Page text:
The ceramic liner of the KCJ degrades over time, and needs to be replaced. Street vendors of stoves, and many of the larger stove sales outlets take 'used' stoves back, discounting the purchase of a new stove. The liners of the old stove are then removed, the metal cladding is repaired, if needed, and the stove is reassembled, repainted, and resold. This process has also served to foster wider informal sector stove economy.
The KCJ can reduce fuel use by 30 - 50%, although charcoal production itself can have significant environmental impacts, and the attractiveness of the KCJ may have increased this demand. The KCJ also reduces emissions of trace gases and particulate matter, which contributes to acute respiratory infection, the leading cause of illness in developing nations. Reported levels of emissions reductions from KCJ range up to 50%, although this is a subject of ongoing research (Barnes et al., 1994). The KCJ and the dissemination process used in Kenya has now been widely disseminated (and adapted) across sub-Saharan Africa.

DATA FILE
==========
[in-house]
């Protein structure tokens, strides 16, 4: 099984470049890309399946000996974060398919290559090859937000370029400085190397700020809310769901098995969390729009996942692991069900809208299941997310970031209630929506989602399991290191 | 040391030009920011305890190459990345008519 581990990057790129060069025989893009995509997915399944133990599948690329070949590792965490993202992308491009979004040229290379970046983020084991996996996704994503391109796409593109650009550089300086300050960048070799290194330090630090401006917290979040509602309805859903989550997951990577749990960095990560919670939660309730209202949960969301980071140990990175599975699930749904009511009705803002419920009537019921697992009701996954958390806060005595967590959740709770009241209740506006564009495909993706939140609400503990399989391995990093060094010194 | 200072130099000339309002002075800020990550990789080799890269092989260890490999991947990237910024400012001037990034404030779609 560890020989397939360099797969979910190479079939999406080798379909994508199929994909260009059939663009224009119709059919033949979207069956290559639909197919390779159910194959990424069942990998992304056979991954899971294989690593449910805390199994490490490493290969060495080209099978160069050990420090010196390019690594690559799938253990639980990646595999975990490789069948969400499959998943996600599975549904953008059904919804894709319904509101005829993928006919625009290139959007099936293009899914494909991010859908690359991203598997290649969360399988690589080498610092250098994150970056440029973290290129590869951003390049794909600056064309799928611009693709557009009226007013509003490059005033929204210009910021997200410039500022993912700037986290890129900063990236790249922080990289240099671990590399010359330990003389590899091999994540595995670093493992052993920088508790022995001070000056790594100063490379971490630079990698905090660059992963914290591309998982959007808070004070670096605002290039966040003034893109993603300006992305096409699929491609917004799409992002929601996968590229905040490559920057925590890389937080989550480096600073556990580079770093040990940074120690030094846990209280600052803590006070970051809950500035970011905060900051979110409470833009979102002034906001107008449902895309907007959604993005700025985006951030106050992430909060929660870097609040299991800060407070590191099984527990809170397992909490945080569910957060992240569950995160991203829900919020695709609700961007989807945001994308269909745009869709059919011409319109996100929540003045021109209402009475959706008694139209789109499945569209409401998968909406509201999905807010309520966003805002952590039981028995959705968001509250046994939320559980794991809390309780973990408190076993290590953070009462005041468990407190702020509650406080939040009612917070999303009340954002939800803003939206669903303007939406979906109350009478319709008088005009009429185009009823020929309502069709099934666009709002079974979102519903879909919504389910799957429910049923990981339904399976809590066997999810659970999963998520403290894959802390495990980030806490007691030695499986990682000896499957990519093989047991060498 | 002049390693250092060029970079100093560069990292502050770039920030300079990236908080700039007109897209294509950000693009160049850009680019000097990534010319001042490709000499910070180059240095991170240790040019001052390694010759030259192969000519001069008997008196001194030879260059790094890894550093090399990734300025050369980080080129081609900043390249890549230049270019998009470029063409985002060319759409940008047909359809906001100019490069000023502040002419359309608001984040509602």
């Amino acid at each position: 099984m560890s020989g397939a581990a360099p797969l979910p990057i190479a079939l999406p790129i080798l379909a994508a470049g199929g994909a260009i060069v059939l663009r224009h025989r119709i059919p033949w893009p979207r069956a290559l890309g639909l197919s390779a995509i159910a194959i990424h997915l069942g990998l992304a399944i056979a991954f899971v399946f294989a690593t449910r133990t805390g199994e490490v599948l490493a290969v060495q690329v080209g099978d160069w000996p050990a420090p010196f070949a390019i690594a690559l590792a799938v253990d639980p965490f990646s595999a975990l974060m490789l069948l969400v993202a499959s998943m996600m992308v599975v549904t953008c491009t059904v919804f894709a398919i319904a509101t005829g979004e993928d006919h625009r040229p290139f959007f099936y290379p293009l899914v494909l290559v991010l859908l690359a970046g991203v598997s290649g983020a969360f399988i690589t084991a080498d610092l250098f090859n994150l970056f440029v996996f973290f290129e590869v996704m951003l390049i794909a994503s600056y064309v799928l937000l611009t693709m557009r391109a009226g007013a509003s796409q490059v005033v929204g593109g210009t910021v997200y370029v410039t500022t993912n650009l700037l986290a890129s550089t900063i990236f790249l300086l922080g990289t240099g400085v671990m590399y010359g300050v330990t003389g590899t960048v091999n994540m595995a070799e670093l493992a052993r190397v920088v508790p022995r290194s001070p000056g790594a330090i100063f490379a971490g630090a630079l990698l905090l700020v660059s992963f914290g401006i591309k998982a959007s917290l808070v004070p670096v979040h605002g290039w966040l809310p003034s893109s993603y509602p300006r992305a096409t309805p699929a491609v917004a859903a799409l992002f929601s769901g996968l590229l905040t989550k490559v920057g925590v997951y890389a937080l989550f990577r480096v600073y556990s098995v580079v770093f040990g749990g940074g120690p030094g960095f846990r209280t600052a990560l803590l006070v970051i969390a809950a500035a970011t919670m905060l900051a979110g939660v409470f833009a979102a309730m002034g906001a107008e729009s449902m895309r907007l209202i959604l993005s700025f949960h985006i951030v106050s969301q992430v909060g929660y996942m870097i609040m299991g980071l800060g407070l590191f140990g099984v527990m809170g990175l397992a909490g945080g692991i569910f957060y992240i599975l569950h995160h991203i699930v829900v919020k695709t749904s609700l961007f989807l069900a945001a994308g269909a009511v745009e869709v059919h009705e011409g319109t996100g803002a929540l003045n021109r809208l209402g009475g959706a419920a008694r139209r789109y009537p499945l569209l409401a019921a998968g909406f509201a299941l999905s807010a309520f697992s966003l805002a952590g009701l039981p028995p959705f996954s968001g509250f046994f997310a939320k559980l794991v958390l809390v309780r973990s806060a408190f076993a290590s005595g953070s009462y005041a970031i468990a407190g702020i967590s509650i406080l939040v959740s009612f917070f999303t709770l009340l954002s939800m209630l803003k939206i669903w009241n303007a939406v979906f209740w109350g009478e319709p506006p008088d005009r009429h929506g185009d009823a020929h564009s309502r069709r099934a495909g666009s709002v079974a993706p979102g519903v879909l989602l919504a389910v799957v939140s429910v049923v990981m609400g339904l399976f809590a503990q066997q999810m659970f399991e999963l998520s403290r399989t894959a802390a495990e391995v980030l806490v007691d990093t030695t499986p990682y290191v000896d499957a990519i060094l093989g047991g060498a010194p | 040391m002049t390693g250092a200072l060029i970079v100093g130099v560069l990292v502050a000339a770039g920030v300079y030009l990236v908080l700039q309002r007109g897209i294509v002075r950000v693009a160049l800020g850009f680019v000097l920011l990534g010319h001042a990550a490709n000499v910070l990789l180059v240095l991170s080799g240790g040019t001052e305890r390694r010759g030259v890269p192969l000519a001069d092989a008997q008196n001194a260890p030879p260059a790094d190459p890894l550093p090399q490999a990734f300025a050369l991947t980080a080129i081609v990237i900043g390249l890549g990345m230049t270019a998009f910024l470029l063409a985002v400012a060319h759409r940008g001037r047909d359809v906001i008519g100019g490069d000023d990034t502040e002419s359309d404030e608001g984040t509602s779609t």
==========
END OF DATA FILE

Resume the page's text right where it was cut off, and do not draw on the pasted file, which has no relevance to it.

While avoiding direct subsidies, a number of organisations provide training, outreach services, publicity, and logistical support for the local commercial industry. This 'soft' subsidy can be particularly effective in facilitating the development and acceptance of a new technology without introducing the price distortions that can be associated with some forms of subsidy.
The lessons for international involvement that can be drawn from the KCJ case include:
Support for research both within developing nations and for research collaborations between developing nations can lead to significant innovations in the performance and commercialisation of what had been regarded by many as a simple and mature technology.